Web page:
Twitter hoax? CNN anchor ripped for apparently non-existent ‘Godzilla’ joke about Japanese earthquake

Jeff Poor Media Reporter
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While all of the details of this morning’s 8.9-magnitude earthquake in Japan are still somewhat unclear, sensitivities have hit a fever pitch, at least on the social networking website Twitter.

Early this morning, as details were still breaking, CNN anchor Rosemary Church was attacked on Twitter for making a “Godzilla” joke on-air. The incident popped up on Ad Age’s Simon Dumenco’s radar, who was skeptical of the claim. He pointed out that “literary blogger” Maud Newton, who describes herself as a “NPR contributor,” was encouraging people to watch Al-Jazeera over CNN:

And at the moment, Twitter’s search engine is showing that the most-retweeted recent tweet mentioning Godzilla is from @maudnewton, literary blogger Maud Newton (full disclosure: years ago I hired her to do a bit of consulting for a media start-up I was running), who wrote: “For news of the disaster, you might prefer streaming Al-Jazeera to watching CNN anchor giggle about Godzilla.” She then linked to a post by blog pioneer Jason Kottke titled “Al-Jazeera’s Coverage of the Japanese Earthquake,” in which he wrote,

If you haven’t already heard, Al-Jazeera had (and continues to have) some of the best coverage of earthquake and tsunami in Japan … Contrast with CNN, which was apparently home to giggles and Godzilla jokes as the quake was being reported. In the last three or four big events in the world, Al-Jazeera has had the best coverage … is this a changing of the guard?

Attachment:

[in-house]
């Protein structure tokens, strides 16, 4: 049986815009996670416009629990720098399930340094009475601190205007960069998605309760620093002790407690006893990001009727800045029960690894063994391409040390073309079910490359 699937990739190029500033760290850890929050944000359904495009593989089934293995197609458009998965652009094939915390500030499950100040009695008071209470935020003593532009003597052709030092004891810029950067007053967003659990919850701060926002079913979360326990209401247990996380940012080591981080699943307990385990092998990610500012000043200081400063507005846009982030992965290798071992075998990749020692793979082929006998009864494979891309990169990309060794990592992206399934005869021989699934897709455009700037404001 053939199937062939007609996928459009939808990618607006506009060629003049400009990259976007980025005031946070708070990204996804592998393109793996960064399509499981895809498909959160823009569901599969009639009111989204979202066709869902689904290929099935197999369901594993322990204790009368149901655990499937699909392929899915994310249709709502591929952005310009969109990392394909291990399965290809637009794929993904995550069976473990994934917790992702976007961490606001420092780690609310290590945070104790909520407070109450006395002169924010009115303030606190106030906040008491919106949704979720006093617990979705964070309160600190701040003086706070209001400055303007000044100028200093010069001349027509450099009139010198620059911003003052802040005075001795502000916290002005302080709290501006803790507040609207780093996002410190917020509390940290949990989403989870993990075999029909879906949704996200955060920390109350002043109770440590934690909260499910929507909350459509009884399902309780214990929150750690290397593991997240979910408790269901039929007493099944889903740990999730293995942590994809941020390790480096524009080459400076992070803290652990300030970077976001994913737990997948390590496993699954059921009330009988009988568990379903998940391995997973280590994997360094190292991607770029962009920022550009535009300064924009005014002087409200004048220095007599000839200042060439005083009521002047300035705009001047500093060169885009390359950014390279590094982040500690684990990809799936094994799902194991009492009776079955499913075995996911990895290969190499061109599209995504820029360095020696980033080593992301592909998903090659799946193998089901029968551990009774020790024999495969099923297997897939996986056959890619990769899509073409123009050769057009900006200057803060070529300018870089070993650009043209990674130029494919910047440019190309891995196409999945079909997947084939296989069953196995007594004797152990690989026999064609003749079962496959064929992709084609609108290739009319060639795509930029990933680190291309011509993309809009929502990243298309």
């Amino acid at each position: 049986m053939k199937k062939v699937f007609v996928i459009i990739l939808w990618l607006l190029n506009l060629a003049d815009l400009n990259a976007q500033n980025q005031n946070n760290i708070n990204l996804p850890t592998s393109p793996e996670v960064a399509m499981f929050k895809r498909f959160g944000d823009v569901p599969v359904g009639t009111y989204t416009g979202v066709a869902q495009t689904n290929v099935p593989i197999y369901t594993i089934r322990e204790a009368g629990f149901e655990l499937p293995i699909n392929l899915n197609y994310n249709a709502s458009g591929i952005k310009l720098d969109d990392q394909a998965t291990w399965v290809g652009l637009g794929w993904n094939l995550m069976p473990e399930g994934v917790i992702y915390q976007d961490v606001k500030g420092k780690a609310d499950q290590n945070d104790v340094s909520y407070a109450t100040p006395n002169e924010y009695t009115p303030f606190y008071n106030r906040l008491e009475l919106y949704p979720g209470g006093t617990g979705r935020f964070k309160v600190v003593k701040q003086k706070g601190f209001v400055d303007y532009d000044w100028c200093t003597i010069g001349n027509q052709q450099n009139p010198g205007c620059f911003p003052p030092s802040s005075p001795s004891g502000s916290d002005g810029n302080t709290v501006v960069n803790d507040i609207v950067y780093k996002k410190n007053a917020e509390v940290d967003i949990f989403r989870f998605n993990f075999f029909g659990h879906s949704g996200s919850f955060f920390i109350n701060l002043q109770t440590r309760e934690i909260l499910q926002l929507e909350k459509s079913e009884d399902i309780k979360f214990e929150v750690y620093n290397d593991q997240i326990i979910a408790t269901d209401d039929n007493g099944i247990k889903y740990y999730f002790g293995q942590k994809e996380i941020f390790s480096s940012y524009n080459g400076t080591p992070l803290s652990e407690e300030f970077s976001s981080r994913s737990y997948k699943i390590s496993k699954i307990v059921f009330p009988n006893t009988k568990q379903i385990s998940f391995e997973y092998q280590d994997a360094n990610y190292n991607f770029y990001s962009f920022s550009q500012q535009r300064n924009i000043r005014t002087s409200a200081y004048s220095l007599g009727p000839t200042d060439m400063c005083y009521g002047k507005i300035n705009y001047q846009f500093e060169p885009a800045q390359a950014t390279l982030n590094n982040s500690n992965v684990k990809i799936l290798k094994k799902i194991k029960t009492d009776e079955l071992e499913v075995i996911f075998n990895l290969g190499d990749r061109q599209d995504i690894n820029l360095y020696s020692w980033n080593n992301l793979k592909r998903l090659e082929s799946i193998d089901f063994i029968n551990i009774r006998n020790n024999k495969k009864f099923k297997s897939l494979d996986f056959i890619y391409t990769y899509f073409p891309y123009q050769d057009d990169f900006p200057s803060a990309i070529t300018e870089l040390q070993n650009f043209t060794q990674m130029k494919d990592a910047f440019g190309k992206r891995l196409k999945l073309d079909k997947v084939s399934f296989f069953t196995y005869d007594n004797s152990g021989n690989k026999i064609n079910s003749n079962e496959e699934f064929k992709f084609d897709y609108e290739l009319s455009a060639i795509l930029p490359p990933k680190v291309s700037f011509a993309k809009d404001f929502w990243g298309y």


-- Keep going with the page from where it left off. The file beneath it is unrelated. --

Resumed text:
Kottke linked to an outraged tweet from @somebadideas: “Fuck you @CNN your anchor is giggling & talking about monster movies while you’re showing waves sweep entire homes away.” But no one on Twitter (or YouTube, for that matter) seems to have a link to video of the alleged CNN lapse in judgment.

However, after a review of the 2 a.m. and 3 a.m. ET hours of CNN’s coverage of the Japanese earthquake, there appears to be no mention of Godzilla and no indication of joking or giggling. The only thing that came close was CNN correspondent Matt Alt’s account of the scene, describing it as a “monster movie.”

“Well, the epicenter of the earthquake was in a prefecture called Iwate, which is several hundred kilometers north of Tokyo,” Alt said. “And I think the footage that we are seeing largely of these waves of debris – it’s almost like a monster movie. You’re seeing this stuff wiping out entire sections of coastline and it’s all generally from that area. Also Hokkaidō, the northernmost island of Japan is taking a major hit and we’re seeing a lot of footage – water washing over farmland and other places near to the coastline. And there’s even been some heart-wrenching footage of cars racing away from the water. Unfortunately, we don’t know if those people made it away or not.”